A Student Checklist for Online Classes
Published on April 21, 2020
Due to COVID-19, millions of college students are making the switch to online learning, but many may not know how to get started.
If you are like many college students across the nation, your courses suddenly moved online as campuses closed in response to the coronavirus outbreak. This online switch is happening on an even larger scale if you account for the millions of employees who have moved from traditional offices to home offices.
It may seem impossible at first to quickly learn how to use web conferencing technology in your now-remote college classes. But as you get used to virtual participation, you are building skills for the future — even for your future career. A 2019 study from Owl Labs found that 62% of its study participants worked remotely at least some of the time, and 30% worked remotely full time. And this was before COVID-19.
Communication and collaboration are critical components of remote working and learning, and live online meetings are one way that virtual groups connect. No matter which tool your school and professors decide to use (e.g., Zoom, Collaborate, Webex, BigBlueButton, GoToMeeting, Microsoft Teams), there are steps you can take before, during, and after live sessions to make the most of the experience in your courses.
Before Your First (or Next) Session
Make sure you can log in to your school's web conferencing system from your location and the device you plan to use. Some of the systems have smartphone apps as well as online access through a laptop computer. You can search for ways to test your setup well in advance of your meeting. For example, Zoom offers a test meeting space that you can try on your own at any time and GoToMeeting provides a system check.
Your school's library and technology help desk, as well as other support services, likely already provide online materials that walk you through how to use the tools the school has access to, including web conferencing systems. These materials, such as tutorials and quick reference guides, provide step-by-step instructions and tips for troubleshooting — a great place to start.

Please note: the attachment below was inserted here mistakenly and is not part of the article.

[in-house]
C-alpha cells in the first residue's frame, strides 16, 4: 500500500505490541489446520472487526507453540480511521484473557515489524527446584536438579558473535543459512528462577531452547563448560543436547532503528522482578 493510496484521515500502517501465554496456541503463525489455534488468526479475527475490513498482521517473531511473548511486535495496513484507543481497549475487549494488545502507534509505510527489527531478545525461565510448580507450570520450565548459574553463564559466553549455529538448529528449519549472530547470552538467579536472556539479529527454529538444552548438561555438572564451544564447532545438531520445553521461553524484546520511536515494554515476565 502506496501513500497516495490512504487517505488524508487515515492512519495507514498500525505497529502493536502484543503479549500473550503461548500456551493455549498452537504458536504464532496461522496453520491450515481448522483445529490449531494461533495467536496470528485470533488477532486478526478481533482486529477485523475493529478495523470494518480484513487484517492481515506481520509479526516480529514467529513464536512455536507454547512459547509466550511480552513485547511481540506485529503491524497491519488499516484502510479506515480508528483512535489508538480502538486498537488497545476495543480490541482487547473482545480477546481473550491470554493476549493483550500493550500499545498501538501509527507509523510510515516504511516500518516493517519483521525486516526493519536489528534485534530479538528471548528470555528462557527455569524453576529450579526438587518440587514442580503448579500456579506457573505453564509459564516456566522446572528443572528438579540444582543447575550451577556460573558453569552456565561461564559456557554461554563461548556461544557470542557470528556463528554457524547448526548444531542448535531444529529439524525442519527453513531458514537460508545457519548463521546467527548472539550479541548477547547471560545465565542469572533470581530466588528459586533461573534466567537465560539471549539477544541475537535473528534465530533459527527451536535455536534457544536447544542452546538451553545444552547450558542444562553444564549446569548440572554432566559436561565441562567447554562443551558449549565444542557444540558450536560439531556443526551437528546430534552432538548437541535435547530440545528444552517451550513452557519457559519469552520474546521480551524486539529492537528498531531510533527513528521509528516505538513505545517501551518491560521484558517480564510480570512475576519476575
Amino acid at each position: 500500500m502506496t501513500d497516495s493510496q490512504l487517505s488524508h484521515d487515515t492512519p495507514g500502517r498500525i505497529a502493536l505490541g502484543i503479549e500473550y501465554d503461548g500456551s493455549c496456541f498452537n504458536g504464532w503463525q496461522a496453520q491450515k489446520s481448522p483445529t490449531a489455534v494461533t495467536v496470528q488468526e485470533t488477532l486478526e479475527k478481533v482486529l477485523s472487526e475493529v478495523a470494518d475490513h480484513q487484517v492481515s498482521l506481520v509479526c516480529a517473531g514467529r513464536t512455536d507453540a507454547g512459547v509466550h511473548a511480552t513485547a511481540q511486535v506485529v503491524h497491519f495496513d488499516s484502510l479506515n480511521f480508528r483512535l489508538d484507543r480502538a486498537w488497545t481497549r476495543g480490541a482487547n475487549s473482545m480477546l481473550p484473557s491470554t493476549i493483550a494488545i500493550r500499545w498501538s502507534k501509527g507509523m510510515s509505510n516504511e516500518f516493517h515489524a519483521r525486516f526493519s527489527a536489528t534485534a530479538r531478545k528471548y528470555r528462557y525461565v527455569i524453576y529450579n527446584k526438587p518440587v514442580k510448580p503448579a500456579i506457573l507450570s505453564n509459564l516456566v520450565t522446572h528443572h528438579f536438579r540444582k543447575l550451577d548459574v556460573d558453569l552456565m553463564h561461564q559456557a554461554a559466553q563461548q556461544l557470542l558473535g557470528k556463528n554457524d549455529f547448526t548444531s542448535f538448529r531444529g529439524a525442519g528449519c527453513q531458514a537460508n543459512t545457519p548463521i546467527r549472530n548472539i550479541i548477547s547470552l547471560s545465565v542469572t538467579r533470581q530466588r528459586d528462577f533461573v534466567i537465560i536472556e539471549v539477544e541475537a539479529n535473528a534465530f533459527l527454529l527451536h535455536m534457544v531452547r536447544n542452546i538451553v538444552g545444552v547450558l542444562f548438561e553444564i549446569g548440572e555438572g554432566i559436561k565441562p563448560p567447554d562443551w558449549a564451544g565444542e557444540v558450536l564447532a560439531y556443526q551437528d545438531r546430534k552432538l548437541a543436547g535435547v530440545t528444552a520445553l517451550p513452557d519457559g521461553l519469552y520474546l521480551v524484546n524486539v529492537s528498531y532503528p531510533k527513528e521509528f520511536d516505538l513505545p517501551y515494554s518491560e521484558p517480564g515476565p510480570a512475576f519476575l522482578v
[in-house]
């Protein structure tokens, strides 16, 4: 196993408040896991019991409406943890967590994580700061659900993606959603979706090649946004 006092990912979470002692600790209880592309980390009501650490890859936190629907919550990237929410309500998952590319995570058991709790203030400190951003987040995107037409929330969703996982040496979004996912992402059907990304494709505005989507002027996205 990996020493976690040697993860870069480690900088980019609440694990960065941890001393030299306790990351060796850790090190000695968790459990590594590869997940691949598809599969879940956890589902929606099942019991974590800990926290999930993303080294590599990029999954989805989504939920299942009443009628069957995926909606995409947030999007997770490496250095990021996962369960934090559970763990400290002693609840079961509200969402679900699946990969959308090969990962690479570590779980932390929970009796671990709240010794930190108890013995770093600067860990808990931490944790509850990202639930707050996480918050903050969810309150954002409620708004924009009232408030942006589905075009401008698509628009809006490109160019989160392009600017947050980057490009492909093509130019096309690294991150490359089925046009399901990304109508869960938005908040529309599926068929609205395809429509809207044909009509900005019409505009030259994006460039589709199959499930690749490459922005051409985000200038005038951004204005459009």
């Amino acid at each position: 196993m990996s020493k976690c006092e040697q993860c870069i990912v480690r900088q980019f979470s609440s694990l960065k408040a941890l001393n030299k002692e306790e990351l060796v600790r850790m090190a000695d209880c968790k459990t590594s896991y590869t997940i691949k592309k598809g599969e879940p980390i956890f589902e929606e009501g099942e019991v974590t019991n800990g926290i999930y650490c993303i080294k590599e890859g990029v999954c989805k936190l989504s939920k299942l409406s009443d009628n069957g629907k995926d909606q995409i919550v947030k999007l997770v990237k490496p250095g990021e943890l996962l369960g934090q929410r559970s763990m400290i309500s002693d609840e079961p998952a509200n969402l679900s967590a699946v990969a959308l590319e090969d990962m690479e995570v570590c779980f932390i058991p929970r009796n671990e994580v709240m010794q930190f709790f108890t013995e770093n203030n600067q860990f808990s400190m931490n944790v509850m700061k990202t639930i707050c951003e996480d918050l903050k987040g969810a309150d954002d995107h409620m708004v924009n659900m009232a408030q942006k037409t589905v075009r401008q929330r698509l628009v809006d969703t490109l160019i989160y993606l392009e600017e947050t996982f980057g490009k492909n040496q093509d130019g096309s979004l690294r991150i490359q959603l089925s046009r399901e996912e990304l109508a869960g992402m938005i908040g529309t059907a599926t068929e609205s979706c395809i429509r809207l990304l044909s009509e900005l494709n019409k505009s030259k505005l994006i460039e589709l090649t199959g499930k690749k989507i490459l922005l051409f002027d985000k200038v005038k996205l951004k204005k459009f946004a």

Let your professor know as soon as possible if, for example, you don't have access to the internet where you are or not enough broadband speed to stream a live meeting. Professors can work with students to find alternative ways to connect, such as through recorded class meetings. At the same time, they won't know you need help or are having challenges if you don't take the initiative to share this information.
During an Online Class Session
Have the link to your professor's meeting space saved somewhere easy to retrieve and plan to log in at least 10 minutes before the scheduled start time. This is particularly important for your first meeting and for any subsequent meetings where you plan to log in from a new location or with a new device. Allow time for troubleshooting should it become difficult to connect.
Take a moment to make sure that you've muted your microphone and camera. Depending on how each session is set up, you may need to do this every time, or it may be the default when you log in. You can also use the web conferencing platform's tools to test your mic and video before the session gets started to ensure you are ready when the class begins.
It can be all too easy to wander off, physically or mentally, from an online meeting. Stay focused on the session by avoiding things like eating, checking your email, or working on household tasks when you are logged in. If you wouldn't do it in your physical classroom, avoid doing it online, too. Be an active participant in these live sessions.